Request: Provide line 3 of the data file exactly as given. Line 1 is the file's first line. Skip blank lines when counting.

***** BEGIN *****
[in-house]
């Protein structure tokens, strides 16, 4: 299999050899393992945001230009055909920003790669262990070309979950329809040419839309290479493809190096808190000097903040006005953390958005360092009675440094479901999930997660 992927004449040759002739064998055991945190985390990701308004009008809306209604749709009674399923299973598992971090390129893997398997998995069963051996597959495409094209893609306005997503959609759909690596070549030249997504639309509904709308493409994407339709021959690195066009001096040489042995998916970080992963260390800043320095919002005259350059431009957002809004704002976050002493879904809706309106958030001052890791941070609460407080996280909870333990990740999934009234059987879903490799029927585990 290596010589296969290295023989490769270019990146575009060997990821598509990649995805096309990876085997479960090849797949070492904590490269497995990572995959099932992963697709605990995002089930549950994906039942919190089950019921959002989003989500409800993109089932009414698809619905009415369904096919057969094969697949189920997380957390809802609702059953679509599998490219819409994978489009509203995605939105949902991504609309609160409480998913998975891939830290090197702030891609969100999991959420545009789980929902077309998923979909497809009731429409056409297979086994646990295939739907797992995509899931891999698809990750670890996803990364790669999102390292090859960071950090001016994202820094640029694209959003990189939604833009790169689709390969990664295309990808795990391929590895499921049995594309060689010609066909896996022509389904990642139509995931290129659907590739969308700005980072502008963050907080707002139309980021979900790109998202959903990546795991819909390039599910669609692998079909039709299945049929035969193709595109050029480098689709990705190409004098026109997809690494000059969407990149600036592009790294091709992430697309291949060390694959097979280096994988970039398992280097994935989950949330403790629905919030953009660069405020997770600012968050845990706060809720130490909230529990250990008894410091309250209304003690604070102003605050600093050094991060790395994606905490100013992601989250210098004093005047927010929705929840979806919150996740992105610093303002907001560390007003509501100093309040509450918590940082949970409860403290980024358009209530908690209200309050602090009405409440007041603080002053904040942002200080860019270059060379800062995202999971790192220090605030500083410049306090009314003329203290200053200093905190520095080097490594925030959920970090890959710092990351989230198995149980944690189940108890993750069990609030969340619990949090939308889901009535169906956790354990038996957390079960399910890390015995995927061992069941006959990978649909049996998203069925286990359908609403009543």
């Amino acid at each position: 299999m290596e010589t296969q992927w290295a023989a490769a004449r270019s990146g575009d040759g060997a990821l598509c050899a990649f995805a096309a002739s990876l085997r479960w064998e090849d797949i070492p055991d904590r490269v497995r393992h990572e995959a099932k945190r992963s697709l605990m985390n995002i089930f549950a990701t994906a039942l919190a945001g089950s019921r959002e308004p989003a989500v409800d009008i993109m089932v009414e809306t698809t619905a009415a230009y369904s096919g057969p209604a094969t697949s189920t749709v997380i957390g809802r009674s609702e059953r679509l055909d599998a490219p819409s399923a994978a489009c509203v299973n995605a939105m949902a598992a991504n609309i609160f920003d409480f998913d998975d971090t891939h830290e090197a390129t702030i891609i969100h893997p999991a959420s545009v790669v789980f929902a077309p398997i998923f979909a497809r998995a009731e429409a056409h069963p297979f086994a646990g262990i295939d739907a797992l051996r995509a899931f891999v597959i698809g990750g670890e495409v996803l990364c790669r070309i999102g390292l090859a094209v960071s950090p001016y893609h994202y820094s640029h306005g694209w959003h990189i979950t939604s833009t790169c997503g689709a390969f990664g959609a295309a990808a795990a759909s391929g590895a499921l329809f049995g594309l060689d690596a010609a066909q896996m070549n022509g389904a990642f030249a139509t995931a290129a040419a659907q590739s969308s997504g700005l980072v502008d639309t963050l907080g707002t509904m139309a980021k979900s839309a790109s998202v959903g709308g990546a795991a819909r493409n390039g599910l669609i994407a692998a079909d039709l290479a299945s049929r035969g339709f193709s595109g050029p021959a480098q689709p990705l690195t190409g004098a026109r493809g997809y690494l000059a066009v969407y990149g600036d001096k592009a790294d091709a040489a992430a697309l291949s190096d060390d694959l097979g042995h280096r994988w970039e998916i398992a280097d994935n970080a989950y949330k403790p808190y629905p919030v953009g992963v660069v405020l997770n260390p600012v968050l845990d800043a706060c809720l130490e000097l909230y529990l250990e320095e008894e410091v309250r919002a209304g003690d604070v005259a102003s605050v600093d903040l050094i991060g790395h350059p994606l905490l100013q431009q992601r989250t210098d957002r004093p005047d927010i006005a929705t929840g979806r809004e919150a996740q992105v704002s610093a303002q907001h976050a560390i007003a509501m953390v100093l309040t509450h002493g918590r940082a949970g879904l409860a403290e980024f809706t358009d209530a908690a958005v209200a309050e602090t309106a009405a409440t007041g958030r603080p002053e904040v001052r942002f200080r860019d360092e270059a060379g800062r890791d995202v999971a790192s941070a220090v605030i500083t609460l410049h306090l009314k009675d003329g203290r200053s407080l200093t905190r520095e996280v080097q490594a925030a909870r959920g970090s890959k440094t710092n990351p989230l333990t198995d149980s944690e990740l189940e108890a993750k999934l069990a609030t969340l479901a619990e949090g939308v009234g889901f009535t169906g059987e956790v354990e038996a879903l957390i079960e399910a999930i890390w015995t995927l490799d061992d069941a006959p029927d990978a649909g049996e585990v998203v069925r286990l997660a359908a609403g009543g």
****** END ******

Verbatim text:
């Amino acid at each position: 299999m290596e010589t296969q992927w290295a023989a490769a004449r270019s990146g575009d040759g060997a990821l598509c050899a990649f995805a096309a002739s990876l085997r479960w064998e090849d797949i070492p055991d904590r490269v497995r393992h990572e995959a099932k945190r992963s697709l605990m985390n995002i089930f549950a990701t994906a039942l919190a945001g089950s019921r959002e308004p989003a989500v409800d009008i993109m089932v009414e809306t698809t619905a009415a230009y369904s096919g057969p209604a094969t697949s189920t749709v997380i957390g809802r009674s609702e059953r679509l055909d599998a490219p819409s399923a994978a489009c509203v299973n995605a939105m949902a598992a991504n609309i609160f920003d409480f998913d998975d971090t891939h830290e090197a390129t702030i891609i969100h893997p999991a959420s545009v790669v789980f929902a077309p398997i998923f979909a497809r998995a009731e429409a056409h069963p297979f086994a646990g262990i295939d739907a797992l051996r995509a899931f891999v597959i698809g990750g670890e495409v996803l990364c790669r070309i999102g390292l090859a094209v960071s950090p001016y893609h994202y820094s640029h306005g694209w959003h990189i979950t939604s833009t790169c997503g689709a390969f990664g959609a295309a990808a795990a759909s391929g590895a499921l329809f049995g594309l060689d690596a010609a066909q896996m070549n022509g389904a990642f030249a139509t995931a290129a040419a659907q590739s969308s997504g700005l980072v502008d639309t963050l907080g707002t509904m139309a980021k979900s839309a790109s998202v959903g709308g990546a795991a819909r493409n390039g599910l669609i994407a692998a079909d039709l290479a299945s049929r035969g339709f193709s595109g050029p021959a480098q689709p990705l690195t190409g004098a026109r493809g997809y690494l000059a066009v969407y990149g600036d001096k592009a790294d091709a040489a992430a697309l291949s190096d060390d694959l097979g042995h280096r994988w970039e998916i398992a280097d994935n970080a989950y949330k403790p808190y629905p919030v953009g992963v660069v405020l997770n260390p600012v968050l845990d800043a706060c809720l130490e000097l909230y529990l250990e320095e008894e410091v309250r919002a209304g003690d604070v005259a102003s605050v600093d903040l050094i991060g790395h350059p994606l905490l100013q431009q992601r989250t210098d957002r004093p005047d927010i006005a929705t929840g979806r809004e919150a996740q992105v704002s610093a303002q907001h976050a560390i007003a509501m953390v100093l309040t509450h002493g918590r940082a949970g879904l409860a403290e980024f809706t358009d209530a908690a958005v209200a309050e602090t309106a009405a409440t007041g958030r603080p002053e904040v001052r942002f200080r860019d360092e270059a060379g800062r890791d995202v999971a790192s941070a220090v605030i500083t609460l410049h306090l009314k009675d003329g203290r200053s407080l200093t905190r520095e996280v080097q490594a925030a909870r959920g970090s890959k440094t710092n990351p989230l333990t198995d149980s944690e990740l189940e108890a993750k999934l069990a609030t969340l479901a619990e949090g939308v009234g889901f009535t169906g059987e956790v354990e038996a879903l957390i079960e399910a999930i890390w015995t995927l490799d061992d069941a006959p029927d990978a649909g049996e585990v998203v069925r286990l997660a359908a609403g009543g």